Indian-American Republican presidential candidate, Vivek Ramaswamy, hailed the Supreme Court’s ruling to ban affirmative action at universities and colleges, which allowed educational institutes to admit an increased number of Black, Hispanic, and other minority students on campus. According to the Republican affirmative action is “one of the most disastrous and failed policy experiments of last century.”
Calling affirmative action as “one of the most disastrous and failed policy experiments of last century,” in a tweet Ramaswamy said that it was time to restore “colorblind meritocracy” in America. He also vowed to repeal President Lyndon Johnson’s executive order 11246 which mandated affirmative action in the private sector.
Johnson’s order required federal contractors to take affirmative action to ensure that applicants are employed and treated without bias during employment. According to Ramaswamy, the order was unfair to White Americans and Asian Americans as well as Hispanic and Black Americans who were looked down upon by their colleagues despite having achieved their positions based on merit.
“Everyone loses in the end,” Ramaswamy asserted and pledged that his goal after being elected as President of the U.S. will be to end affirmative action across all spheres of American life.
In another development, a US newspaper editor has apologized to Indian Americans for publishing an “offensive” cartoon that played on stereotypes of the community while trying to criticise Vivek Ramaswamy who is seeking the Republican Party’s presidential nomination.
“Racist and hateful ideas, words or images have no place in our publications, much less our society”, Tom Martin, the executive editor of the Quad City Times said in the apology to the community and Ramaswamy published in his paper on Friday.
He said that the cartoonist, Leo Kelly, has been banished from the newspaper.
But Ramaswamy came to the defence of the cartoonist in a letter published in the paper. “Let’s not go further or see people get fired over it; the cartoonist should in no way be ‘cancelled.’ We are all human”, he wrote.
“I’m empathetic to people who make mistakes once in a while”, he wrote while accepting the editor’s apology.
The cartoon sought to show Republicans as bigots with whom Ramaswamy was aligned, but it backfired as it was someone opposed to that party and the candidate who used the anti-Indian epithet.
The Quad-City Times is a regional newspaper based in Davenport, Iowa, which also covers parts of neighbouring Illinois. It is owned by the media company Lee Enterprises which publishes over 70 newspapers across the US, including the Dispatch-Argus, which also published the cartoon.
“We apologise today for letting such an image slip through our editorial process and into our opinion page Wednesday in the form of a political cartoon,” Martin wrote.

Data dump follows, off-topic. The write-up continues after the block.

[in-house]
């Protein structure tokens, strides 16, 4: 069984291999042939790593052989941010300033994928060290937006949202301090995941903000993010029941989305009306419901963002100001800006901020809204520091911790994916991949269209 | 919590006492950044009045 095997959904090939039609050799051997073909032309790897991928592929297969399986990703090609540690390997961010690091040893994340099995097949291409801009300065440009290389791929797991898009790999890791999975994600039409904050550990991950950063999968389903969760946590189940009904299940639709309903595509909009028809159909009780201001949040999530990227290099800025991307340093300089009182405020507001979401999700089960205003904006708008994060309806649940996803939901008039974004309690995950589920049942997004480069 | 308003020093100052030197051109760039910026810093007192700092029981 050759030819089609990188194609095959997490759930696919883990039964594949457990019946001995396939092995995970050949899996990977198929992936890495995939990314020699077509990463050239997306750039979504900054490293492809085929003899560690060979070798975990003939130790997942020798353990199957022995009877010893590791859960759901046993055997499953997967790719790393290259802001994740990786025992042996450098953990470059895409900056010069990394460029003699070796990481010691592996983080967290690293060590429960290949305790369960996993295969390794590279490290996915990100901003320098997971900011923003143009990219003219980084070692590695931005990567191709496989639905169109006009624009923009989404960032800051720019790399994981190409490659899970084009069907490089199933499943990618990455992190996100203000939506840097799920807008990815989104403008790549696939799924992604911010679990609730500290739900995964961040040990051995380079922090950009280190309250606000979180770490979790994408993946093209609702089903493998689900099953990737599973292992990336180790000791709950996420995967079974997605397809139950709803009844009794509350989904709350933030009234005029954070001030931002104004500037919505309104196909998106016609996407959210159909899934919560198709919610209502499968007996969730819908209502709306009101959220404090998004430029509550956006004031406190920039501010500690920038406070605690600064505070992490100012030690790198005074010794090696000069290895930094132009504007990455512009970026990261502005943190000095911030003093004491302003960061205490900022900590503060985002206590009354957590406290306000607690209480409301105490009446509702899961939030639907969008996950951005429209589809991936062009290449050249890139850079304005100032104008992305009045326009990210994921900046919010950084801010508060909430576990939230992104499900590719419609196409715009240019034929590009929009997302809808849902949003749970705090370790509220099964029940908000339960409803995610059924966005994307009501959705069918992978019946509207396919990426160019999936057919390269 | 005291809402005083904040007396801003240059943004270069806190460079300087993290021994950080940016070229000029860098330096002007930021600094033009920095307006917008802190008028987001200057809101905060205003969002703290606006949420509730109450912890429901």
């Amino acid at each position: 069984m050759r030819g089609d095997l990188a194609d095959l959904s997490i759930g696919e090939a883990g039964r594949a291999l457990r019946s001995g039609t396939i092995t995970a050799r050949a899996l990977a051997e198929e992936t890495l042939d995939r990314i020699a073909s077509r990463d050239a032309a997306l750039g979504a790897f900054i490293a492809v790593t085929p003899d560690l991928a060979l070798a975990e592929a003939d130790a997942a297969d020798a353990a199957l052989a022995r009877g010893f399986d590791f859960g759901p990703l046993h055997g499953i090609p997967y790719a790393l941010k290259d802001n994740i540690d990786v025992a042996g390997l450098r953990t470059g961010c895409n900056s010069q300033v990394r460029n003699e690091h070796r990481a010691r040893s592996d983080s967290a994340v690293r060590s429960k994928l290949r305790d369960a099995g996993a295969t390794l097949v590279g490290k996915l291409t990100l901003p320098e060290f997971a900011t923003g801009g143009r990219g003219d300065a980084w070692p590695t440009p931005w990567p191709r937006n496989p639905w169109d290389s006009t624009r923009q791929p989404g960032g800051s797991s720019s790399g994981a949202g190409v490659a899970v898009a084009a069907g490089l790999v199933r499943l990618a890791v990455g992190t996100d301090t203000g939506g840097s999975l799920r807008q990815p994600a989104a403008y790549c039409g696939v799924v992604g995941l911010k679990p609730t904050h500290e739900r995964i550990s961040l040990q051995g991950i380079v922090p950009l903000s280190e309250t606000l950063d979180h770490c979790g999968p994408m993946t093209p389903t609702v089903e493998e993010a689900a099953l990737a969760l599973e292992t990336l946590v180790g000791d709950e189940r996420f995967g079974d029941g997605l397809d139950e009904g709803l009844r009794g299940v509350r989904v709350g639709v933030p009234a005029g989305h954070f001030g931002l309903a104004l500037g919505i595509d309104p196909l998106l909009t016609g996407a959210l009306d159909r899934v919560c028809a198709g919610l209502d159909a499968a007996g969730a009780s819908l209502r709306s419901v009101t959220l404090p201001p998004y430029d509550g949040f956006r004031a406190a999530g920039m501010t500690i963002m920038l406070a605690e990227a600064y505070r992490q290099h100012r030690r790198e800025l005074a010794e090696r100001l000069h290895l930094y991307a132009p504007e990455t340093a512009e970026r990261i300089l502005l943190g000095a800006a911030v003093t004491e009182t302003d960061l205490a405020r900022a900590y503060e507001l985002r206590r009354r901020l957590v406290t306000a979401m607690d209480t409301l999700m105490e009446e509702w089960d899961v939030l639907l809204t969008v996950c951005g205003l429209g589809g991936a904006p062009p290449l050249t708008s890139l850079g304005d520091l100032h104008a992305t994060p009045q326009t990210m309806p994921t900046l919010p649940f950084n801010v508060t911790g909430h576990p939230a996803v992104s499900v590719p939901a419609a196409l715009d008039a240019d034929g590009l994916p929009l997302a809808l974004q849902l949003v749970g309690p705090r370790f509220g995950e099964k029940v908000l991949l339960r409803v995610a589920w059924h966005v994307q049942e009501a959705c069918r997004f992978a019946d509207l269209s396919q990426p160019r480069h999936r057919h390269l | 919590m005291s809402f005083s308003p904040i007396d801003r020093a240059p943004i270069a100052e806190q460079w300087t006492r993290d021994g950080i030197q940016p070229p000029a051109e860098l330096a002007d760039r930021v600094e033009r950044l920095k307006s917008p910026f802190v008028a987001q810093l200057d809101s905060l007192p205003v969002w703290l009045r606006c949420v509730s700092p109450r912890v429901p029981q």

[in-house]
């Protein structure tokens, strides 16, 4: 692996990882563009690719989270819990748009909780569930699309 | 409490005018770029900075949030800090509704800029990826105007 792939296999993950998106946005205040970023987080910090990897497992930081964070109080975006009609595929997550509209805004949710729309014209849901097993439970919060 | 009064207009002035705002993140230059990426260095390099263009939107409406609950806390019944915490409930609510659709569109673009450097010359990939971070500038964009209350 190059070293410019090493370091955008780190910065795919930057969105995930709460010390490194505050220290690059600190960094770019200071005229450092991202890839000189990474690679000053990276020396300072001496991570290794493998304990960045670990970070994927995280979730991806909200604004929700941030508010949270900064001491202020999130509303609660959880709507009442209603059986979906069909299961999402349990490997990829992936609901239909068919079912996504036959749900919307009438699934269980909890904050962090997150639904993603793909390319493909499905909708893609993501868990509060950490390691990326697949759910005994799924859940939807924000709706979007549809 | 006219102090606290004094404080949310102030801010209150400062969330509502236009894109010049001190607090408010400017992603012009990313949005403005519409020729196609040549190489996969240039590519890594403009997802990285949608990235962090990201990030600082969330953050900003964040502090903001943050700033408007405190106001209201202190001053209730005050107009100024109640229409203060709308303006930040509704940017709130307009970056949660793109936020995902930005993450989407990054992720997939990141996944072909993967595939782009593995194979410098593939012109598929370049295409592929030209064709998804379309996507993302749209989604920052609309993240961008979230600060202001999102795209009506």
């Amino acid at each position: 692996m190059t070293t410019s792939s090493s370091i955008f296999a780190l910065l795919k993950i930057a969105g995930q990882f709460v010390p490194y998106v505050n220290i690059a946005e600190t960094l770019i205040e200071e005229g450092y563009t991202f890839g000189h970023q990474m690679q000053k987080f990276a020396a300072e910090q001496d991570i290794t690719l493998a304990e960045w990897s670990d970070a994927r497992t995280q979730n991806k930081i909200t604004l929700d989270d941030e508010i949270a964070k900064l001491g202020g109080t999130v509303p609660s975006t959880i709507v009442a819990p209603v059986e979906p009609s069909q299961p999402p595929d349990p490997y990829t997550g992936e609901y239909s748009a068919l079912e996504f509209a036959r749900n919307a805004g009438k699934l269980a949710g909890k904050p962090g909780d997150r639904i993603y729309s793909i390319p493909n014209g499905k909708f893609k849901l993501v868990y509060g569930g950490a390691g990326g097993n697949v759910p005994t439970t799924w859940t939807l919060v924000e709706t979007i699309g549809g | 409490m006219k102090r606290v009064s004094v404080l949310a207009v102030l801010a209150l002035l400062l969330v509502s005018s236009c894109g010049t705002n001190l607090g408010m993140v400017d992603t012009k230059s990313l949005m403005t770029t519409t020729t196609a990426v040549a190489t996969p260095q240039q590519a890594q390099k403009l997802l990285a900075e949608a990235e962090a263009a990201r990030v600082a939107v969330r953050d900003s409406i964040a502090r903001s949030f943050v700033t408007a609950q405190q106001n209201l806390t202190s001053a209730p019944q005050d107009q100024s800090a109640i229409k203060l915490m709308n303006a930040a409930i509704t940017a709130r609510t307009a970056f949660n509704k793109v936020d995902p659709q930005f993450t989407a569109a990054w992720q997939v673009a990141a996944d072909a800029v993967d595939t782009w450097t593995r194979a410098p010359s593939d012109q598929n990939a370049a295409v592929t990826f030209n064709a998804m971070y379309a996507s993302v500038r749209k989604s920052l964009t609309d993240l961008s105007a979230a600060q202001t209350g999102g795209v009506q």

He added: “The cartoon, while intended to criticise racist ideas and epithets, uses a phrase that is racist and insensitive to members of our Indian American community.”
The phrase apparently is “Get me a slushee, Apu” that a character in the cartoon is shown shouting at Ramaswamy in an almost empty hall. “Apu Nahasapeemapetilon” runs a store in the popular animated TV cartoon serial, “The Simpsons”, and spoke in an exaggerated Indian accent voiced over by a White American comedian, Hank Azaria.
“Apu” has been turned into a racist taunt used against Indians, especially for bullying school children. The problem was highlighted in a documentary, “The Problem with Apu”, produced by Indian American comedian Hari Kondabolu. Because of protests over the way Apu was presented and how it became a tool for harassment, the character was taken off the show but has returned occasionally with non-speaking background appearances.
Azaria has repeatedly apologized for his role in spreading the stereotype of Indians telling an interviewer, “I did not know any better”.
After the cartoon was published, Ramaswamy tweeted, “It’s sad that this is how the MSM (mainstream media) views Republicans. I’ve met with grassroots conservatives across America & never *once* experienced the kind of bigotry that I regularly see from the Left.”
“Iowa’s @qctimes absolutely has the right to print this, but it’s still shameful”, he added.
Ramaswamy and Nikki Haley, the Indian American candidate for the Republican nomination, along with Tim Scott, an African American senator seeking the nomination have come for intense criticism from Democrats and their supporters who believe that non-Whites should be loyal only to their party. The cartoon sought to convey the idea that Ramaswamy was under bigoted attack by Republicans with the other characters shouting “Muslim” and “Show us your birth certificate” while he greets them saying “Hello, my MAGA friends”. (MAGA standards for Make America Great Again, a rallying cry of former President Donald Trump taken up by the Republican right.)
“It is the dripping disdain from the far left — the elite condescension from the Democrat Party — that we will never escape”, said Emily Compagno, a conservative TV host, referring to the cartoon.